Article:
History

The word of the Lord that came to Joel, son of Pethuel:

Hear this, O elders, give ear, all inhabitants of the land!
Has such a thing happened in your days, or in the days of your ancestors?
Tell your children of it,
 and let your children tell their children, and their children another generation. (Joel 1:1-3)

 What’s in a story? What’s in your story? How do you connect with the stories of your ancestors? What story are you writing for future generations?

 Our history shapes us; we are molded by the faith of our ancestors. The actions of a cloud of witnesses who built the tiny family chapels and grand city cathedrals spread across the landscape of the Baltimore-Washington Conference call us into a deep relationship with God that never stops growing. We are a storied people, and those stories are lived out in sacred spaces and places that warrant our attention.

 Traveling preachers utilized kitchen tables, open air pulpits, schools, and other locations to spread the Gospel message before and after the denomination was officially created. Baltimore was the birthplace of The United Methodist Church in the New World. Methodism officially began in America in 1784, on Christmas Eve, when Bishops Francis Asbury and Thomas Coke “called all the preachers together” and 60 pastors met at Lovely Lane Meeting House in Baltimore to organize a church that would shape the identity of a new nation.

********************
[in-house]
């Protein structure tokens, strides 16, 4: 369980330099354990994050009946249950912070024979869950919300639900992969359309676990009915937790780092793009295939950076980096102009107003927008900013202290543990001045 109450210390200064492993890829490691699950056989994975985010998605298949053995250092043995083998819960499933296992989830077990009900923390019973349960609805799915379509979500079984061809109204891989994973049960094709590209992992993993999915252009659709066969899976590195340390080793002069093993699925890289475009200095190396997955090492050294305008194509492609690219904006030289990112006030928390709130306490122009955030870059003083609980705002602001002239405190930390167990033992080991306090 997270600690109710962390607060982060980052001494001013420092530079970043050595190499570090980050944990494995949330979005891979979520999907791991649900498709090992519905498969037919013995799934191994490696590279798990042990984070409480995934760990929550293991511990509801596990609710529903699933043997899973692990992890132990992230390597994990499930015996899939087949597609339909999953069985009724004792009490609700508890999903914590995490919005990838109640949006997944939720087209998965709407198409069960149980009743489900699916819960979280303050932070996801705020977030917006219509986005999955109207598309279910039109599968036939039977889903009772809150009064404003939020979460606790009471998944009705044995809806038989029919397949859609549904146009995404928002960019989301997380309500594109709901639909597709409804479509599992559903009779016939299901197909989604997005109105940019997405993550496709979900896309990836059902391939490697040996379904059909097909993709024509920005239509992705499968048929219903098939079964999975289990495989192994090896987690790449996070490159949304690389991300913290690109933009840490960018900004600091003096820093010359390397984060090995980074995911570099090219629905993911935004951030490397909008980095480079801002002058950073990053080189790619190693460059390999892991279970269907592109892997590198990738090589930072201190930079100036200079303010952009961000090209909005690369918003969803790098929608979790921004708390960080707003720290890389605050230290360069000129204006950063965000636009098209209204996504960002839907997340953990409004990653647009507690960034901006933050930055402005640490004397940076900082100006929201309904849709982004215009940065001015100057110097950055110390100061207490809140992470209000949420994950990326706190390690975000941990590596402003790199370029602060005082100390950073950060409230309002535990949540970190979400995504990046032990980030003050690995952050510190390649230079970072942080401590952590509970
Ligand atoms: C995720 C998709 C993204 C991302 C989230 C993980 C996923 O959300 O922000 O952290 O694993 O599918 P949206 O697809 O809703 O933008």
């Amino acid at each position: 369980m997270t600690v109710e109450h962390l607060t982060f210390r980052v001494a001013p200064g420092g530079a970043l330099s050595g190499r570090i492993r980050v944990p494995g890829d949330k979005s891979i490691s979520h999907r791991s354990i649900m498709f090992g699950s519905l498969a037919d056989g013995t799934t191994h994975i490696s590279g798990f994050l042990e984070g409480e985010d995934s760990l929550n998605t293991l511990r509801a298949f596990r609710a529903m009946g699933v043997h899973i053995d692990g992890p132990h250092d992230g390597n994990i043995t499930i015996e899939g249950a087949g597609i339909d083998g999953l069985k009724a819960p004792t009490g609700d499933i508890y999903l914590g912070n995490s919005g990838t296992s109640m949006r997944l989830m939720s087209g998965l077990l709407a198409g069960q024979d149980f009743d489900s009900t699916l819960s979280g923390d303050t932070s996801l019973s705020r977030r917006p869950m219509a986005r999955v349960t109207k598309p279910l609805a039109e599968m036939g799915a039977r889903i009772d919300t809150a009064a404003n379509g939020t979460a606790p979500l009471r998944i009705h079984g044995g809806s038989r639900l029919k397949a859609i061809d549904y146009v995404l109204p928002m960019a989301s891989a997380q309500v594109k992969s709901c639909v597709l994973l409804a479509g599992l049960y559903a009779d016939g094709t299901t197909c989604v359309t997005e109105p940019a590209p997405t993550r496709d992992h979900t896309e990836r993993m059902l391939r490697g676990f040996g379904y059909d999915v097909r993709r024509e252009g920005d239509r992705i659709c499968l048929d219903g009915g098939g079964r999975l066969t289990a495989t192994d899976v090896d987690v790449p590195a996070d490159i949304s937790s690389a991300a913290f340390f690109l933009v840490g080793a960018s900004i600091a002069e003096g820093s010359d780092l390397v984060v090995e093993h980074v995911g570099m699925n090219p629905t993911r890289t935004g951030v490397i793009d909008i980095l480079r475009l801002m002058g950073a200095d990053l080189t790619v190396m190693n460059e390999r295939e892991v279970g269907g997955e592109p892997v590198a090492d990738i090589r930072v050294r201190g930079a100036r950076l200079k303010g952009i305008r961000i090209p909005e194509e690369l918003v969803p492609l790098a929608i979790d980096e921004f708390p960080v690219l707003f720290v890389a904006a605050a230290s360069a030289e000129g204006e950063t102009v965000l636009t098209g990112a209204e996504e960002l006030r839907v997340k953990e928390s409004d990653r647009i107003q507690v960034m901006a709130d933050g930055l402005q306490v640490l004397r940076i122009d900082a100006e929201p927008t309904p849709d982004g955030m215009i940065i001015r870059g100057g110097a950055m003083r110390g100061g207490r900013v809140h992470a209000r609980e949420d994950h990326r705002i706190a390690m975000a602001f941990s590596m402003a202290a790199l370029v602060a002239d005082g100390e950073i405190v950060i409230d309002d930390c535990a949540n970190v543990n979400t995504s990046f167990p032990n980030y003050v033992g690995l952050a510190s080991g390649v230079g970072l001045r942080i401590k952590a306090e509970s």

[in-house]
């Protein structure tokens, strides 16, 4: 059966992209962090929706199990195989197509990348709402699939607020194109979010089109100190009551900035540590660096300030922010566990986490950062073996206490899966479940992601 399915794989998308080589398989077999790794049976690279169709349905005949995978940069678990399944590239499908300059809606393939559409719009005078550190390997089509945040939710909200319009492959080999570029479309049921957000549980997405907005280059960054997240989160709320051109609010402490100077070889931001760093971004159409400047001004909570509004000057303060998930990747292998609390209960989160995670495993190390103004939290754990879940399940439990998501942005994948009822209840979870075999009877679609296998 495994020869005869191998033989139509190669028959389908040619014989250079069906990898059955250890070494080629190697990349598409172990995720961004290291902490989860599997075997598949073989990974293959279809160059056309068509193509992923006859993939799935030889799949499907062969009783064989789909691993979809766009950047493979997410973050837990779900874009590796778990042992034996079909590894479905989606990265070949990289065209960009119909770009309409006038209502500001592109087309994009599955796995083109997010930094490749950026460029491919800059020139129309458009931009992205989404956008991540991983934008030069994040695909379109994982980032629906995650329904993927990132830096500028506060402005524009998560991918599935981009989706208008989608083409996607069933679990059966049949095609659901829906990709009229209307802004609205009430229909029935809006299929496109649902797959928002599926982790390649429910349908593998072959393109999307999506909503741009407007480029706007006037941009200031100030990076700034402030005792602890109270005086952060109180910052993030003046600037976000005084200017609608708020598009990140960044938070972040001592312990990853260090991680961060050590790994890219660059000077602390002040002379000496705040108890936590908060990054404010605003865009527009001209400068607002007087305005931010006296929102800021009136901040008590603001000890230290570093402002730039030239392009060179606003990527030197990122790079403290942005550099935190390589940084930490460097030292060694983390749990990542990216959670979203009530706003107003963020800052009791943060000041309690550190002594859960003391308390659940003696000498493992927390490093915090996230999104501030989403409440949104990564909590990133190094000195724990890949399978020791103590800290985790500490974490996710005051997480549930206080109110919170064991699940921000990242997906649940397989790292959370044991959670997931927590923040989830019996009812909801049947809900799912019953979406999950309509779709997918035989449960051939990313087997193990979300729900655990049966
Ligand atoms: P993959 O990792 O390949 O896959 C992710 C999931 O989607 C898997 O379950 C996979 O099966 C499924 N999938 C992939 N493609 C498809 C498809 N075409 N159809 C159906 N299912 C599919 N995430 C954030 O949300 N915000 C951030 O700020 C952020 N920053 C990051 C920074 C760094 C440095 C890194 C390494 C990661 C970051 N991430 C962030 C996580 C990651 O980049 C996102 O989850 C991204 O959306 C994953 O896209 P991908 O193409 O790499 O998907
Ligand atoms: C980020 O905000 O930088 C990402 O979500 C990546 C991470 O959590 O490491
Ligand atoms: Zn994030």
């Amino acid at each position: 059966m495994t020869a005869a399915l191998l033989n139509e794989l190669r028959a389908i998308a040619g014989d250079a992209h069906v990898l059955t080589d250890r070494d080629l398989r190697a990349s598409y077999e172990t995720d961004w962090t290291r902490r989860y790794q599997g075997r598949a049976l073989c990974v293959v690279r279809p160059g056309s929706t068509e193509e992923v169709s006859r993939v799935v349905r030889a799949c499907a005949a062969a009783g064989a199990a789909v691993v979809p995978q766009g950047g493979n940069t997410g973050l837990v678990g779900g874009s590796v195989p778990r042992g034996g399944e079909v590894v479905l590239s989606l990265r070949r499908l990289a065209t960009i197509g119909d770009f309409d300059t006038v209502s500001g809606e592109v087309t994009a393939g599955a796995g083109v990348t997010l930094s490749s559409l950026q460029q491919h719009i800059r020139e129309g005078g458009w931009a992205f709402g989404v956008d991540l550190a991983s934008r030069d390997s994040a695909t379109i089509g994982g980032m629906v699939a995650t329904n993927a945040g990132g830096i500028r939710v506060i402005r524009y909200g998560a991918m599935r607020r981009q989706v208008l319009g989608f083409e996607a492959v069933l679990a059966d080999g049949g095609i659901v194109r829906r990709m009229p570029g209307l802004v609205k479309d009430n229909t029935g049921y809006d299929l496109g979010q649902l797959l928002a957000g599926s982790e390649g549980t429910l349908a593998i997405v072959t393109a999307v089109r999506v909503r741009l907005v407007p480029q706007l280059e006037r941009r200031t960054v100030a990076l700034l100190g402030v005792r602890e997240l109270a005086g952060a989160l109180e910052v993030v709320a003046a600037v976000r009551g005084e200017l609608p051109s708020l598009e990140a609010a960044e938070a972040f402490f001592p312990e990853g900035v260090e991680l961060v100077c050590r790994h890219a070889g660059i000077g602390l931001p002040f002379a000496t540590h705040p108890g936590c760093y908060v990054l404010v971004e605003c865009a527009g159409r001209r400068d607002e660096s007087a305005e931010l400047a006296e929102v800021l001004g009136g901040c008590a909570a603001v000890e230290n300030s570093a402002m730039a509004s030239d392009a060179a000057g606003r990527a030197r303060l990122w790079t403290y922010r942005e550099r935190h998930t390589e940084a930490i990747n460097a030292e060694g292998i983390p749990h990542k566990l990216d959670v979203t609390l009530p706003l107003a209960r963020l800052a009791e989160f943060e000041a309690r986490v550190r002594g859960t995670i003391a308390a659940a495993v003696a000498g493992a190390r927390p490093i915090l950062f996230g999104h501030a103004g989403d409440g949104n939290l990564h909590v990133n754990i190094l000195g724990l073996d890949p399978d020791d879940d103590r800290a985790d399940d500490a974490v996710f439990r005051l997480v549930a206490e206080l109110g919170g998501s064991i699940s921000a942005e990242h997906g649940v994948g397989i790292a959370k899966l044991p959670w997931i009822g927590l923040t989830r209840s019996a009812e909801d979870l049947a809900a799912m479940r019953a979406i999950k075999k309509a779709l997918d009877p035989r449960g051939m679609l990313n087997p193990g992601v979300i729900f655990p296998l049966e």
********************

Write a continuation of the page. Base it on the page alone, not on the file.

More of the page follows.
Over the years the church has grown, divided, and reunited. Our faith has been expressed in multiple languages and traditions, including: Methodist Episcopal; Evangelical; United Brethren in Christ; Evangelical United Brethren; Methodist Protestant; and Methodist Episcopal Church, South. Persons of African descent launched the African Methodist Episcopal; African Methodist Episcopal Zion; and Christian Methodist churches out of Methodist roots, either set free with intention (CME) or divided when the white churches wouldn’t allow blacks to worship with them (AME, AMEZ).

 In 1939, the Methodist Episcopal; Methodist Episcopal Church, South; and Methodist Protestant traditions reunited to form The Methodist Church. In 1946, the Evangelical Association and The United Brethren in Christ churches merged to form The Evangelical United Brethren Church. In 1968, The Methodist Church and the Evangelical United Brethren Church merged to form what is now The United Methodist Church.

 In 1966, preparing for the uniting merger that would come two years later, the church met again in Baltimore under the theme “Forever Beginning.” Today, that theme still applies as the church begins afresh each Sunday – combing social holiness and vital piety to give birth to a future rich in possibility.

 Every United Methodist is encouraged to discover their place in our exciting, life-transforming story. How does your life story intersect with our story? What story are you writing for future generations? You belong here. Join us on the journey as we write the story anew for all disciples and pilgrims.